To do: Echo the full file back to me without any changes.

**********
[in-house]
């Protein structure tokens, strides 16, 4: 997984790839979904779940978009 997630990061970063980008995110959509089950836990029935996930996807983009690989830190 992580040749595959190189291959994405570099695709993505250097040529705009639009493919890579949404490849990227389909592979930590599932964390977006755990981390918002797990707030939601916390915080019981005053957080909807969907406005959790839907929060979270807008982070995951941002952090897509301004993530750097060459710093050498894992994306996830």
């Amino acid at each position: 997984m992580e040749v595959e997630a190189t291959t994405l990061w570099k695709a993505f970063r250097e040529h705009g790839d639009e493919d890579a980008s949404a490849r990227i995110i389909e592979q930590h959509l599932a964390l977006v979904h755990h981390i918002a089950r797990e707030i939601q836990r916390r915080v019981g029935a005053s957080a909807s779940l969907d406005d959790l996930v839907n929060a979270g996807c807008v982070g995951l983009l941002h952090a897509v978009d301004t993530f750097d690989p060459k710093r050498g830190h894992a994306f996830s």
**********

[in-house]
């Protein structure tokens, strides 16, 4: 997984790839979904779940978009 997630990061970063980008995110959509089950836990029935996930996807983009690989830190 992580040749595959190189291959994405570099695709993505250097040529705009639009493919890579949404490849990227389909592979930590599932964390977006755990981390918002797990707030939601916390915080019981005053957080909807969907406005959790839907929060979270807008982070995951941002952090897509301004993530750097060459710093050498894992994306996830």
């Amino acid at each position: 997984m992580e040749v595959e997630a190189t291959t994405l990061w570099k695709a993505f970063r250097e040529h705009g790839d639009e493919d890579a980008s949404a490849r990227i995110i389909e592979q930590h959509l599932a964390l977006v979904h755990h981390i918002a089950r797990e707030i939601q836990r916390r915080v019981g029935a005053s957080a909807s779940l969907d406005d959790l996930v839907n929060a979270g996807c807008v982070g995951l983009l941002h952090a897509v978009d301004t993530f750097d690989p060459k710093r050498g830190h894992a994306f996830s």